Back in Liberia, the NPFL announced a policy decision to annex Grand Gedeh County to its northeast neighbor, Nimba County. Thus, had the un-civil war successful as planned, Grand Gedeh County would be wiped off the face of Liberian map. Of the entire nation of 15 counties, Grand Gedeh suffered the worst of the NPFL-ACDL brutalities, including destruction of the economic and political infrastructure, and the socio-cultural fabric of the County, with more refugees displaced, per capita, than any other county.
Finally driven out of the county, the NPFL left the towns and villages in ruins, including the once vibrant, highly-developed, populated City of Zwedru, former capital of the-then Eastern Province. Today, the remnants of the NPFL occupation are clearly visible and troubling. The County had been, and is, after the un-civil war, effectively isolated and forgotten.
Grand Gedeh County, the Victim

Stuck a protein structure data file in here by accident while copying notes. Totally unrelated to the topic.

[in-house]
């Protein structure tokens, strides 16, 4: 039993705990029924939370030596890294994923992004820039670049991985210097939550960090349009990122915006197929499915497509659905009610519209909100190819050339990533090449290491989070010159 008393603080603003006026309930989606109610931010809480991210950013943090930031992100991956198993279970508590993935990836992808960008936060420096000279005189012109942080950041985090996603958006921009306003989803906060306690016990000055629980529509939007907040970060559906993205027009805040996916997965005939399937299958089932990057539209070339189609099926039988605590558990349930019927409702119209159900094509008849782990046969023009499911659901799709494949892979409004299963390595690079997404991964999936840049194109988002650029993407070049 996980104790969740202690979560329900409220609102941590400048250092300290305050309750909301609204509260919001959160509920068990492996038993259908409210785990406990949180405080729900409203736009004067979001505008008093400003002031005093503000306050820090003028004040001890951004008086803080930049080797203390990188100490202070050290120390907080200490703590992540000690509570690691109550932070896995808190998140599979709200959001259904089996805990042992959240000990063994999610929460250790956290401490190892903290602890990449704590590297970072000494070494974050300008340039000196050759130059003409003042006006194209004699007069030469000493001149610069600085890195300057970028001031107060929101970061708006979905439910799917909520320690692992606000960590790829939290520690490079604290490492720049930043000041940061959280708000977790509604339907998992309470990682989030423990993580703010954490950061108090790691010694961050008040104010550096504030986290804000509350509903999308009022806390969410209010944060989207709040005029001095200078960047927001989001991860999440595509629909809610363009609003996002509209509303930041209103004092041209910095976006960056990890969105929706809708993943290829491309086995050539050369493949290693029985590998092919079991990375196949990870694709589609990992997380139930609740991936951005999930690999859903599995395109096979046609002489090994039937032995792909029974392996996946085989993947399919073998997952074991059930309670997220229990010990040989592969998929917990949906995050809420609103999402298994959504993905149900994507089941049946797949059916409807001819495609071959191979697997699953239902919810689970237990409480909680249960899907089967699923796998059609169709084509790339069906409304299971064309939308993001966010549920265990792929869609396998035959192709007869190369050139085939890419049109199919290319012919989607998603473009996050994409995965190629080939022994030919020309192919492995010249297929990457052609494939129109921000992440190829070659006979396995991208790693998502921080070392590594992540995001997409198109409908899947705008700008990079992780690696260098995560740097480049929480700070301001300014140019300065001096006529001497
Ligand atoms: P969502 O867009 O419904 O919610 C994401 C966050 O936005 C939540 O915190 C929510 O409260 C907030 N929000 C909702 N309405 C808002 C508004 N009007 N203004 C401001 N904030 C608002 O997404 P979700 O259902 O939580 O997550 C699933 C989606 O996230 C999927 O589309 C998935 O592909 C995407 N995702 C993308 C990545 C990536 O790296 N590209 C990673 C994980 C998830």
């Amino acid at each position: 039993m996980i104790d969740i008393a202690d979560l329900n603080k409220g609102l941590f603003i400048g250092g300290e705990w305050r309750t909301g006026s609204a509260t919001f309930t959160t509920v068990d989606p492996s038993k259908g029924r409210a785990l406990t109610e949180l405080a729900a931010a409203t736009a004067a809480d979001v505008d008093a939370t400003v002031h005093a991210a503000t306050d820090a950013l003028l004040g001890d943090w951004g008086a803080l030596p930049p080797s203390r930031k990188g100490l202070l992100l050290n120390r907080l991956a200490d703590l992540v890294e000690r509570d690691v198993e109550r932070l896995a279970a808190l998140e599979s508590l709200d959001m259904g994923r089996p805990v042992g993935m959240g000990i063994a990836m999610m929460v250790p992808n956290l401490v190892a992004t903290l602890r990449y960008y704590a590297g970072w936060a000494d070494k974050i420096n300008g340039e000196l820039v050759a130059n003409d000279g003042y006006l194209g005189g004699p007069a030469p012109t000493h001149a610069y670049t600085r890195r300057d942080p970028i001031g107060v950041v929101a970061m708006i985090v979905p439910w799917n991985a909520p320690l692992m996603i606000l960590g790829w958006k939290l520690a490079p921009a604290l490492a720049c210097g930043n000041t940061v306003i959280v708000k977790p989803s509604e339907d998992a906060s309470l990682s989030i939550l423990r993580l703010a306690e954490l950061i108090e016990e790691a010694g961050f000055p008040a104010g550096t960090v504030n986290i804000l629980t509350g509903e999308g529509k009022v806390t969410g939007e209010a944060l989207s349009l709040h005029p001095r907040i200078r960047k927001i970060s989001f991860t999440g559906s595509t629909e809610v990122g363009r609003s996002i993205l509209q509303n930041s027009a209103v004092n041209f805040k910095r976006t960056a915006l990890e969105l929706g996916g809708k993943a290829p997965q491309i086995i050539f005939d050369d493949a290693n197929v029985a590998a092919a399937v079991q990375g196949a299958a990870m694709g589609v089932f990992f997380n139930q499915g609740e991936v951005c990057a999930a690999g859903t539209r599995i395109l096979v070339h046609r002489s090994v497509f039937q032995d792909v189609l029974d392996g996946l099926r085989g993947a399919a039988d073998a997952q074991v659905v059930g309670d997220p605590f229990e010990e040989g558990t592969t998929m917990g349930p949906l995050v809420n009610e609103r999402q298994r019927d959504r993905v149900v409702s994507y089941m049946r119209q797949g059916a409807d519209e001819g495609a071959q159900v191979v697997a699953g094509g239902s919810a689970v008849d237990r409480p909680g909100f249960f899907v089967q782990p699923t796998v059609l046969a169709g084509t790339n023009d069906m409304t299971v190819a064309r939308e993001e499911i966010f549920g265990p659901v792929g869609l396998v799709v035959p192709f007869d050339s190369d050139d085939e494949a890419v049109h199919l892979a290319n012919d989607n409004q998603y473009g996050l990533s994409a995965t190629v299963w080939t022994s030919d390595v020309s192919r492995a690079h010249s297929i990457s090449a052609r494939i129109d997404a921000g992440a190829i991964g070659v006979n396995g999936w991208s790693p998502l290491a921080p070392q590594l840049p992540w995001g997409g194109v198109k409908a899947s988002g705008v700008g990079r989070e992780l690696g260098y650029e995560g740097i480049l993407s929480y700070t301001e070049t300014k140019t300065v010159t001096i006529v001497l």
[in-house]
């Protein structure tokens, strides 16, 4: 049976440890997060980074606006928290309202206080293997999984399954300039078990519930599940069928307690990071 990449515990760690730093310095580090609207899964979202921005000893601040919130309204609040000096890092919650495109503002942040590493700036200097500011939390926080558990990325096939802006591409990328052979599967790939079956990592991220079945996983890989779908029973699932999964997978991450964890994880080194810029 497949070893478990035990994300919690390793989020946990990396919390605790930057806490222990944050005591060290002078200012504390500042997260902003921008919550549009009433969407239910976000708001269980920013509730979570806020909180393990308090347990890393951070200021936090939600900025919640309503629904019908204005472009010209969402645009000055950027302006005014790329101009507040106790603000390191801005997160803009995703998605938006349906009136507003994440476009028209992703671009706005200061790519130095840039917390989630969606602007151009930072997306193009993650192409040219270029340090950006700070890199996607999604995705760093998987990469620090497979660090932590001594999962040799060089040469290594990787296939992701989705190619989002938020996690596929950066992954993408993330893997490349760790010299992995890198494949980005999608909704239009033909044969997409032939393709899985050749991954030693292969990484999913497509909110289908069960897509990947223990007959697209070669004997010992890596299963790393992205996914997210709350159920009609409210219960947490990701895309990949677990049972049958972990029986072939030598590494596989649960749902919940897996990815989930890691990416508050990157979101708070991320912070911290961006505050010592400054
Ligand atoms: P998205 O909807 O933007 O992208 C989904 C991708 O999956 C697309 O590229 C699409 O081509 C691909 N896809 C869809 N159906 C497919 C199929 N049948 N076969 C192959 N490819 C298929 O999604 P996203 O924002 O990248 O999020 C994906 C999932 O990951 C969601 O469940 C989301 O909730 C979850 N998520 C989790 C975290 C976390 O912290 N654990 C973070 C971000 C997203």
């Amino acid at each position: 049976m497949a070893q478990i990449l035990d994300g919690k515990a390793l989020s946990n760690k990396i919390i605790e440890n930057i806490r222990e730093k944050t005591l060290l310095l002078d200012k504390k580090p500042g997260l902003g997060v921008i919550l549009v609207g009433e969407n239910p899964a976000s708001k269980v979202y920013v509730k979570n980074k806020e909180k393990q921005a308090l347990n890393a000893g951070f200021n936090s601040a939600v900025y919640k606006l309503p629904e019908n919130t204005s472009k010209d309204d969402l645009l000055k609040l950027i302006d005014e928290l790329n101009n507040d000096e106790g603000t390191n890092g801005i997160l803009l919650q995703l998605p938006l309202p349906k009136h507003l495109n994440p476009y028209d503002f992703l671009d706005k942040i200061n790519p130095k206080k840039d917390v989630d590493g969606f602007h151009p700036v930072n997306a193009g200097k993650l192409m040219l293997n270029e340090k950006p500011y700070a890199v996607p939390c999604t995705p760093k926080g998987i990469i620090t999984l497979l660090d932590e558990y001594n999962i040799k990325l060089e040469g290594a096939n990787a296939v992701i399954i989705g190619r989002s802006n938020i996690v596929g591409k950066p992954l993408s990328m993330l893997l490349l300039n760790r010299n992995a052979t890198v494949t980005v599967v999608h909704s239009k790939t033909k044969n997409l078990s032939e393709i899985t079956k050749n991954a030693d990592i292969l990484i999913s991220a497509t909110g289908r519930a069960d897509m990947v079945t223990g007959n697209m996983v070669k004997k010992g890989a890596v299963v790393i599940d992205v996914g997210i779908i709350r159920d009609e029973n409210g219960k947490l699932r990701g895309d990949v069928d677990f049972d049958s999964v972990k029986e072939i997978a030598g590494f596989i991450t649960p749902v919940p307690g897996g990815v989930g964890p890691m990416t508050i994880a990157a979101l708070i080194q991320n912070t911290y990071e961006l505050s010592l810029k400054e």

We argue, reasonably, based on the facts of History, that the citizens of Grand Gedeh County did not attack nor made war against any other county or people, but that it was the NPFL, without any provocation, that rained death and destruction on the County and people. We challenge an open debate on the chronology – who started the un-civil war and for what - of its events.
Our writings on the un-civil war have been, and are, basically historical, the truths or facts of history, not criticisms, “mindful not to ignore the lessons (mistakes) of history”, relevant, compelling message for the young people, in whose hand rests the future of our country.
Yes, given the un-civil war developments, “hate” was inevitable. But we cannot succeed in building a peaceful, democratic and thriving nation, hating our friends, associates, other citizens, neighbors, our family members and ourselves in the process.
Therefore, “It is high time, now, for National Reconciliation in Liberia and (that) we must let by-gones be by-gones”.